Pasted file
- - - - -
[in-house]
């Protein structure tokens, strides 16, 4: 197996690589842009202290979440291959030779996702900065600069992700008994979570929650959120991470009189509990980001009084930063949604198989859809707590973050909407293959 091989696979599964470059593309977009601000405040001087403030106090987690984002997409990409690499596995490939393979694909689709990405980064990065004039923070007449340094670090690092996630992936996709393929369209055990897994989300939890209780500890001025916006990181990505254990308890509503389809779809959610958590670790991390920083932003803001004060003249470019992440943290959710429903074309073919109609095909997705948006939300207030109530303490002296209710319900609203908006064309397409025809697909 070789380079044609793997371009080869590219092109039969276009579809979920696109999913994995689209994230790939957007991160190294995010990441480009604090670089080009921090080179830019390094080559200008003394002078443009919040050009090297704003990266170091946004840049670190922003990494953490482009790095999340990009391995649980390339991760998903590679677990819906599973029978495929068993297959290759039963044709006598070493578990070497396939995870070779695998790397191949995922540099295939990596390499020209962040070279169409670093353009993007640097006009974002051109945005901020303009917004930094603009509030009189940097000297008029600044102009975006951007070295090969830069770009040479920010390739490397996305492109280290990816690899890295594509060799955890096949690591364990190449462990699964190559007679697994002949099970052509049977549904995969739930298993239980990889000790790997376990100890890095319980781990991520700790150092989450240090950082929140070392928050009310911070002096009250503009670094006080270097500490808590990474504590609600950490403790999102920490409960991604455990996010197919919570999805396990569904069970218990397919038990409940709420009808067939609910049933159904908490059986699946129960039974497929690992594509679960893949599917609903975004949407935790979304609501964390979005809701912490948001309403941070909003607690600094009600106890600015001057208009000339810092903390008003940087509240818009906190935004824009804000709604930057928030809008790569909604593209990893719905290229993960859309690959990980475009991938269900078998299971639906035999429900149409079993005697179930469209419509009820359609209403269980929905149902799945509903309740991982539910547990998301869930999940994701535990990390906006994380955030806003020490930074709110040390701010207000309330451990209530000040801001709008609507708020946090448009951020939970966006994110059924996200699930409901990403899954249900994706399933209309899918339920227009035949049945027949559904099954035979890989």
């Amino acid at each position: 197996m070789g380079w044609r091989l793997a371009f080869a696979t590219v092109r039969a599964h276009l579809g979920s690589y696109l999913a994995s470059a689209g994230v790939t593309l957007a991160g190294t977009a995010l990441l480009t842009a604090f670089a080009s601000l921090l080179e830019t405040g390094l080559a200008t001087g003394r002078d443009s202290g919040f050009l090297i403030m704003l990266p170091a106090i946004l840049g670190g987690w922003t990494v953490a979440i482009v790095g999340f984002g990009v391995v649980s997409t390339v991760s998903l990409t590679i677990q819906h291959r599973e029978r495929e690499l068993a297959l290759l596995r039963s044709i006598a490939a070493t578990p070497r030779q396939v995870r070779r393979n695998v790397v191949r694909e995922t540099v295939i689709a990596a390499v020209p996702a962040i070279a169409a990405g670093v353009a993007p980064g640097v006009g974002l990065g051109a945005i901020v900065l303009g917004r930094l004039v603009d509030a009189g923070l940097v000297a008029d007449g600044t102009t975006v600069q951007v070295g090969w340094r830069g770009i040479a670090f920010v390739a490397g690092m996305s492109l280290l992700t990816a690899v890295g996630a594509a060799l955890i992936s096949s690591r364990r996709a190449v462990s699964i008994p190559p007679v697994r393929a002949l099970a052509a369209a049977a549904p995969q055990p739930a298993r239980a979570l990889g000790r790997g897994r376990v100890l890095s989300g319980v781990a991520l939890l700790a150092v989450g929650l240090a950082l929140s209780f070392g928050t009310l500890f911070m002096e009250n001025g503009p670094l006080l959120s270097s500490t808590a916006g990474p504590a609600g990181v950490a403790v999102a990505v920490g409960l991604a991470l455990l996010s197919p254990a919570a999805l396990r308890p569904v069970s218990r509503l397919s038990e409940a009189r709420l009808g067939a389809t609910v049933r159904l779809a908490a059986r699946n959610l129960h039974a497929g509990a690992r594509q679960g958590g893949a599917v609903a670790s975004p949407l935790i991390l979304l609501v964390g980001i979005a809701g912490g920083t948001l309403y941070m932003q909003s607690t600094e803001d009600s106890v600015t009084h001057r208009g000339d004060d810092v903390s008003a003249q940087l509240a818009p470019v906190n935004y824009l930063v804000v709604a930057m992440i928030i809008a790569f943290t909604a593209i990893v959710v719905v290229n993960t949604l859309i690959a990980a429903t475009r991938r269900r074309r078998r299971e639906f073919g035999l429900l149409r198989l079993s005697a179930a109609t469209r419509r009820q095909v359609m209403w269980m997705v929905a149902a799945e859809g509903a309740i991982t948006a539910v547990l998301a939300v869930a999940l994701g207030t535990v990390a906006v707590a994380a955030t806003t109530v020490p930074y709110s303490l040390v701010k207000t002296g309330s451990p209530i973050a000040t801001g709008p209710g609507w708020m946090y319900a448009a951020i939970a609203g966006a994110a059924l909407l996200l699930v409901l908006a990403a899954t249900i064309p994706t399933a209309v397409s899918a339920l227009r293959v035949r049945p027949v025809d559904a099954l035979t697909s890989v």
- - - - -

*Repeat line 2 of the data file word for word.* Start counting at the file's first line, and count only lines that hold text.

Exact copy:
């Protein structure tokens, strides 16, 4: 197996690589842009202290979440291959030779996702900065600069992700008994979570929650959120991470009189509990980001009084930063949604198989859809707590973050909407293959 091989696979599964470059593309977009601000405040001087403030106090987690984002997409990409690499596995490939393979694909689709990405980064990065004039923070007449340094670090690092996630992936996709393929369209055990897994989300939890209780500890001025916006990181990505254990308890509503389809779809959610958590670790991390920083932003803001004060003249470019992440943290959710429903074309073919109609095909997705948006939300207030109530303490002296209710319900609203908006064309397409025809697909 070789380079044609793997371009080869590219092109039969276009579809979920696109999913994995689209994230790939957007991160190294995010990441480009604090670089080009921090080179830019390094080559200008003394002078443009919040050009090297704003990266170091946004840049670190922003990494953490482009790095999340990009391995649980390339991760998903590679677990819906599973029978495929068993297959290759039963044709006598070493578990070497396939995870070779695998790397191949995922540099295939990596390499020209962040070279169409670093353009993007640097006009974002051109945005901020303009917004930094603009509030009189940097000297008029600044102009975006951007070295090969830069770009040479920010390739490397996305492109280290990816690899890295594509060799955890096949690591364990190449462990699964190559007679697994002949099970052509049977549904995969739930298993239980990889000790790997376990100890890095319980781990991520700790150092989450240090950082929140070392928050009310911070002096009250503009670094006080270097500490808590990474504590609600950490403790999102920490409960991604455990996010197919919570999805396990569904069970218990397919038990409940709420009808067939609910049933159904908490059986699946129960039974497929690992594509679960893949599917609903975004949407935790979304609501964390979005809701912490948001309403941070909003607690600094009600106890600015001057208009000339810092903390008003940087509240818009906190935004824009804000709604930057928030809008790569909604593209990893719905290229993960859309690959990980475009991938269900078998299971639906035999429900149409079993005697179930469209419509009820359609209403269980929905149902799945509903309740991982539910547990998301869930999940994701535990990390906006994380955030806003020490930074709110040390701010207000309330451990209530000040801001709008609507708020946090448009951020939970966006994110059924996200699930409901990403899954249900994706399933209309899918339920227009035949049945027949559904099954035979890989």